Having lived and worked in Brisvegas for a fair few years now, I thought I knew this city pretty well. But I learned a lot more while working on an awesome new travel guide recently and have subsequently been getting about checking out the other places it covers.
The third guide of its kind, following up from funky fellow eastern seaboard editions Melbourne and Sydney, Hide & Seek Brisbane focuses on the city’s hidden places—the kind you have to be a local to know and that not even all the locals know about.
As a general rule of thumb, if it appears in a Lonely Planet guide, it won’t be in Hide & Seek, Which is fantastic, because you get to see the real and the edgy of Brisbane—the big sleepy town moniker belies the cool things that are actually going on within its borders.
Hide and Seek’s broken into four self-explanatory, colour-coded sections: Hit the Streets, Treasure Trove, Feeling Peckish, and Night Owl and spans Brisbane venues and activities ranging from a quaint croquet club to perfumery to seeking out a bare-bones barber shop.
My own entries saw me braving the bull shark-populated waters of the Brisbane River at night for some kayaking by fairy lights, seeking out Brisbane’s largest cult video emporium, and heading along to a ‘Stitch ‘n Bitch’ knitting club, which meets each Tuesday at Brisbane institution The Three Monkeys and which I loved so much I’ve subsequently upped needles and joined.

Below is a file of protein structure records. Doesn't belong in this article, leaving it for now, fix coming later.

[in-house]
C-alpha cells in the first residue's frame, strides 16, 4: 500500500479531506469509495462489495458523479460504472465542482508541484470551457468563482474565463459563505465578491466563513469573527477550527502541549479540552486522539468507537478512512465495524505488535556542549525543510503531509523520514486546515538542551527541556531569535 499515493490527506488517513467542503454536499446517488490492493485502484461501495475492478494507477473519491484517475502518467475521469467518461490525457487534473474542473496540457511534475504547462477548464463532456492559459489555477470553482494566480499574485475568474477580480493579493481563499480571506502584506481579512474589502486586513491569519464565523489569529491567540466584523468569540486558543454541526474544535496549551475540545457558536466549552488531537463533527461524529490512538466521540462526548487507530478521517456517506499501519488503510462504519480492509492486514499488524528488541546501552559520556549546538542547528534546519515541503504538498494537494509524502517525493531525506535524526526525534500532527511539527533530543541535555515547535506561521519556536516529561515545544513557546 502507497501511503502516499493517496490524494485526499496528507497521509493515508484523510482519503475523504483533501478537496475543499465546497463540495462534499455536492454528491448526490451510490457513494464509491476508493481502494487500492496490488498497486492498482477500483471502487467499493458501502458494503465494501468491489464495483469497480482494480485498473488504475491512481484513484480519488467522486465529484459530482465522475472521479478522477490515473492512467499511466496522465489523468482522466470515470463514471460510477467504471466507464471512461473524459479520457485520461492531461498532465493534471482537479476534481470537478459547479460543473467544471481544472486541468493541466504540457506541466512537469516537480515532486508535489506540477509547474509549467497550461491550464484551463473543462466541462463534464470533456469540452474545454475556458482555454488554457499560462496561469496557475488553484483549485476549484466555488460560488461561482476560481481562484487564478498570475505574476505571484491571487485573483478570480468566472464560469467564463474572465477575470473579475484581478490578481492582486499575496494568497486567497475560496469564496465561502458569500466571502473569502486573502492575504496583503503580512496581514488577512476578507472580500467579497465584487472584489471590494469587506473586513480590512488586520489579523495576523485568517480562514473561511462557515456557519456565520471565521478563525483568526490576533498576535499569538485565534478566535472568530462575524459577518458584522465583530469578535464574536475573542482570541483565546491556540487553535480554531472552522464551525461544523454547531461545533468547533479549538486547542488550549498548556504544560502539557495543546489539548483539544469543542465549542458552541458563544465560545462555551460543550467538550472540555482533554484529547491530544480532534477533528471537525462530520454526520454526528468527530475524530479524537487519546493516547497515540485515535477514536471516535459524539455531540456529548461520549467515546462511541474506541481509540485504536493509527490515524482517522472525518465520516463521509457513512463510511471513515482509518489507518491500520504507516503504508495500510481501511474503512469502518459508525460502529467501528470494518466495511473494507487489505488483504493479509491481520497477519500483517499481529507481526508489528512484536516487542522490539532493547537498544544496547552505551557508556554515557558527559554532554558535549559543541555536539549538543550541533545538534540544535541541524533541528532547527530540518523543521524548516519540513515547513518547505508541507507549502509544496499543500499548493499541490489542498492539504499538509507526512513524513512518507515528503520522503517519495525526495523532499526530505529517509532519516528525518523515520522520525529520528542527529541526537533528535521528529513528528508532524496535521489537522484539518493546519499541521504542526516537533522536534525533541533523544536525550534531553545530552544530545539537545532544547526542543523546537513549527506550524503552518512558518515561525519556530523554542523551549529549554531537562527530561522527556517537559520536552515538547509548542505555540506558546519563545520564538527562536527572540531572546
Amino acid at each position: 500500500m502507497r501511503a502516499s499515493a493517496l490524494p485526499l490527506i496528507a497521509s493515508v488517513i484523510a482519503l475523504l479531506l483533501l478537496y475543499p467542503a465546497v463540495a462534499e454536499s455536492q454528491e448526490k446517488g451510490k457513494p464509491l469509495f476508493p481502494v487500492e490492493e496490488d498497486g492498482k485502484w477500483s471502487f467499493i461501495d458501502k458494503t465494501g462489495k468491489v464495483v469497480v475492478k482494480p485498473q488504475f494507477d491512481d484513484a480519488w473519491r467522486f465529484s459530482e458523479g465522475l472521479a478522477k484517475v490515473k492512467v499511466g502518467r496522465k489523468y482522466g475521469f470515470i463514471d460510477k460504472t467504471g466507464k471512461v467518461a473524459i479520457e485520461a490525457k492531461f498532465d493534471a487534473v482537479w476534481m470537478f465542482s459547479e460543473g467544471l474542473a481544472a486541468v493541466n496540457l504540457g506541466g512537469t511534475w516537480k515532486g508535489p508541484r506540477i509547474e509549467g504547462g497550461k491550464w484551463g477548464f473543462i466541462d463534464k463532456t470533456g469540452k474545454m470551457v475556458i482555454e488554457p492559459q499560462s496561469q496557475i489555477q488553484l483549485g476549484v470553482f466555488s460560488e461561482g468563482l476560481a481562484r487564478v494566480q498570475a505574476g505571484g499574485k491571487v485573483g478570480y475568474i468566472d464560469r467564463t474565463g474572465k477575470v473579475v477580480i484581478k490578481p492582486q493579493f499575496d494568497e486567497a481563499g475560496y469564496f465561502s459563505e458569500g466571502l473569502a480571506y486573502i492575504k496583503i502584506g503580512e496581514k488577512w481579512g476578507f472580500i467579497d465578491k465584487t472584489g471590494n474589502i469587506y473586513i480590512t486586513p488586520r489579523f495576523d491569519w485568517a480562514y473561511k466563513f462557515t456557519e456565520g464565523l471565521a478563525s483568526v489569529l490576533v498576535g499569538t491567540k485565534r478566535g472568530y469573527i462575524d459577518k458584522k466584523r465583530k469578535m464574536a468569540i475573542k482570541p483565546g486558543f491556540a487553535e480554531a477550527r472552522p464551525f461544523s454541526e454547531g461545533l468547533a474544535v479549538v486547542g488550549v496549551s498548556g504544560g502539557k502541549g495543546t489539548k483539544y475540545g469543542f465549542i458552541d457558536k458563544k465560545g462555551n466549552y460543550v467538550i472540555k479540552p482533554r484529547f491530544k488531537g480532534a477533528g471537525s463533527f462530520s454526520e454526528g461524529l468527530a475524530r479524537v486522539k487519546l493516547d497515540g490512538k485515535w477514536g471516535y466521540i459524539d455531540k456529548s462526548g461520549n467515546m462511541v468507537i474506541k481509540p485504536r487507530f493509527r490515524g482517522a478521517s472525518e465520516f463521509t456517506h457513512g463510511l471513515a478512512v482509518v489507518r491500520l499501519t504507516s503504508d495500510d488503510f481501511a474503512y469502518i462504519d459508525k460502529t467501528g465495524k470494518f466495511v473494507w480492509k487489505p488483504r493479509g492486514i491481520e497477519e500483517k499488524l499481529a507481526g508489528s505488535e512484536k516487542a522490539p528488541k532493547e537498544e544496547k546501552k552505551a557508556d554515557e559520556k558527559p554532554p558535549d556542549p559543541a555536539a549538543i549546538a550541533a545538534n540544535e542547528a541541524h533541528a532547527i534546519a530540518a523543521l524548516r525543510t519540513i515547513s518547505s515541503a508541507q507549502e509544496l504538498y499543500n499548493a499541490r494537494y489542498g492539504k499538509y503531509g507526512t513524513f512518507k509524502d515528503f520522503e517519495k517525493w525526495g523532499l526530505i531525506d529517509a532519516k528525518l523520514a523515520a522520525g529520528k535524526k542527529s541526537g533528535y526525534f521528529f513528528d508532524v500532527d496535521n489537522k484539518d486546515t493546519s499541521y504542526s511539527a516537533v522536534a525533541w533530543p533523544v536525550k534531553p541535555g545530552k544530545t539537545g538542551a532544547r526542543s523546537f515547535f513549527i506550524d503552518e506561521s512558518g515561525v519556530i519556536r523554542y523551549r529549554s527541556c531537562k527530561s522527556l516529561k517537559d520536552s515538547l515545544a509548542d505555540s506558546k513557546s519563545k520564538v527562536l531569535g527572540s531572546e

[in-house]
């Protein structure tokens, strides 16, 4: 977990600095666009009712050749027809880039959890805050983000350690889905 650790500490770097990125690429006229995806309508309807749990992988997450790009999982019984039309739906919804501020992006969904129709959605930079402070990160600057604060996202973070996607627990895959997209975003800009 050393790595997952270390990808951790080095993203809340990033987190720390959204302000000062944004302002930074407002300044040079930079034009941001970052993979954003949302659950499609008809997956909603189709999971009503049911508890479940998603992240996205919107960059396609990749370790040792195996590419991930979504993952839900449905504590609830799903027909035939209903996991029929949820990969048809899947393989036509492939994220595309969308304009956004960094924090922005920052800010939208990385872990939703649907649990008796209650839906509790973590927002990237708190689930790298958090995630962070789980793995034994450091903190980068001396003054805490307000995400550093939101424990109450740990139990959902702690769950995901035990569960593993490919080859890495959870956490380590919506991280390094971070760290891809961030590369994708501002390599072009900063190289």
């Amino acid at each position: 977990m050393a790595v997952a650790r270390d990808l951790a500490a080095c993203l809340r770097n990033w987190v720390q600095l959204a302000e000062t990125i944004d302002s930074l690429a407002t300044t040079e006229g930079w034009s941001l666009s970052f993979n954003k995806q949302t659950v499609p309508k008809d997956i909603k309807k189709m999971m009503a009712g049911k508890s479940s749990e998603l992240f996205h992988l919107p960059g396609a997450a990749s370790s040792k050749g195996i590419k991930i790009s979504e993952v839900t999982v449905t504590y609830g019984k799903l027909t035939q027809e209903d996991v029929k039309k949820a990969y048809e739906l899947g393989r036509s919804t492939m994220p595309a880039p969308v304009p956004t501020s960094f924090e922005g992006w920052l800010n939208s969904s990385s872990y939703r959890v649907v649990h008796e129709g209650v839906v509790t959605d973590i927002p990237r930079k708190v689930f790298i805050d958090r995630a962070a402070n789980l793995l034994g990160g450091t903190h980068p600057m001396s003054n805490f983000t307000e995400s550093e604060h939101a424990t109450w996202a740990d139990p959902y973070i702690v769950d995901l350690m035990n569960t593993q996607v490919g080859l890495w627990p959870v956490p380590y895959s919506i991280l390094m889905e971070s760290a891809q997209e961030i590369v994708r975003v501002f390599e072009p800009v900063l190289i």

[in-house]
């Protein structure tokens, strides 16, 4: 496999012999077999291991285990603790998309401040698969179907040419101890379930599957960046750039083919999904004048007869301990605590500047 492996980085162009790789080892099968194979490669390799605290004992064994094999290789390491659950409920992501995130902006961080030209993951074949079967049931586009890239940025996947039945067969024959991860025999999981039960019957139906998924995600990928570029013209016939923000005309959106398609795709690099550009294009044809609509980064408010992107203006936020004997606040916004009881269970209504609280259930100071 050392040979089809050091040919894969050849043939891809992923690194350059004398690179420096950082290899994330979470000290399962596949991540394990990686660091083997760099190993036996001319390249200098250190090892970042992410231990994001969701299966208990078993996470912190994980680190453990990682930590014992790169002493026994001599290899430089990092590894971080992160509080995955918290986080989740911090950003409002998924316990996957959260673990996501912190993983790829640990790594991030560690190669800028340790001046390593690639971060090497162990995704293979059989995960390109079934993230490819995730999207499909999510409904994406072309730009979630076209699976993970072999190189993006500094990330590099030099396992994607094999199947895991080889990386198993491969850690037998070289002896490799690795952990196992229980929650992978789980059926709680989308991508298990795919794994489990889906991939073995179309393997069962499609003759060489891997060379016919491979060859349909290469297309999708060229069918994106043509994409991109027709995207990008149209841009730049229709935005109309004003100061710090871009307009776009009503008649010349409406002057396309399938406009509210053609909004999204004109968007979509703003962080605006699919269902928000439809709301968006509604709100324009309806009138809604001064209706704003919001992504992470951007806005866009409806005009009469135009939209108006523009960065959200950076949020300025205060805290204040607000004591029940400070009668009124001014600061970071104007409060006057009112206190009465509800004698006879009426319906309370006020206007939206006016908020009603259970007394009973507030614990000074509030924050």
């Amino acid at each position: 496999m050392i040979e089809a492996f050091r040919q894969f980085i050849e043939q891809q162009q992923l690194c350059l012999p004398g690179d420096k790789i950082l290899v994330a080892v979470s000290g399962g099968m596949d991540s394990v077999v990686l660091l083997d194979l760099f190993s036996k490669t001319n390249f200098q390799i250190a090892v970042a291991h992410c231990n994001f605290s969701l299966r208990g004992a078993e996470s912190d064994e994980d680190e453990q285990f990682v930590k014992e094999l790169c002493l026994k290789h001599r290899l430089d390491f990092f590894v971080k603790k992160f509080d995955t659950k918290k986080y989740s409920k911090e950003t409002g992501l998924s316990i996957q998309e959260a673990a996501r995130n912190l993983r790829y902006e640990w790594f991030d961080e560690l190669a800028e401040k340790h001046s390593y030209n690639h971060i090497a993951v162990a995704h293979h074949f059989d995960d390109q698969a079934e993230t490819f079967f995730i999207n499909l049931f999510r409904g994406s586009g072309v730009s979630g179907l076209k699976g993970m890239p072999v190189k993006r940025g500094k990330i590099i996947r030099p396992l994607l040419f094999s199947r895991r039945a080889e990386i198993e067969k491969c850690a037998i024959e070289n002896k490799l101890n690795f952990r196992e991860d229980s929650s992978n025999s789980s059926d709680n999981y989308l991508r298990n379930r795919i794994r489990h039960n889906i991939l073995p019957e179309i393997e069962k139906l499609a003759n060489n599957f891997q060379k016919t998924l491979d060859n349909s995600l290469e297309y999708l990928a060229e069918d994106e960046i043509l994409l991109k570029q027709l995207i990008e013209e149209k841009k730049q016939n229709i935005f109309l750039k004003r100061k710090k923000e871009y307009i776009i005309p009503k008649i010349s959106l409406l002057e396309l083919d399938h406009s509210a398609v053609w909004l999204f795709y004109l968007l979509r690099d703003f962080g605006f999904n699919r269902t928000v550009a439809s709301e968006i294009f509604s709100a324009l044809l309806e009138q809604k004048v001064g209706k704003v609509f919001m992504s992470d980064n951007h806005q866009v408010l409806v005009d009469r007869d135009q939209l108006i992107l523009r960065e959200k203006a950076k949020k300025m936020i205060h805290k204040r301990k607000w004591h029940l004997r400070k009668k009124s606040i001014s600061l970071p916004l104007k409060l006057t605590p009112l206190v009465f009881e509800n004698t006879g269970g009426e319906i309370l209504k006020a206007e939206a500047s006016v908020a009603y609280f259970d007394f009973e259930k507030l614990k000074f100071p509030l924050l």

But even though I contributed to the book (and no, this blog isn’t about self-promotion, honest), I’ve been pretty chuffed at how it turned out have been getting about exploring the other places it features. Case in point: I last night had dinner at Eritrean restaurant Mu’ooz at Moorooka and loved, loved, loved it.
The name means ‘tasty and healthy’ and the menu is split pretty much 50/50 between vegetarian and meat dishes, something that makes my used-to-only-one-or-two-choices vegetarian heart sing. We had the vego platter for what I envisage being the first of many meals there and I’m still wondering how I’d never encountered the flat, pancake-like bread called enjera before now.
But I digress. Pocket-sized and budget-priced Hide & Seek Brisbane, this Australian-made publication comes complete with quirky maps and hot images, and the 40-odd venues and activities featured within its compact pages are easily foot- or public transport-accessible.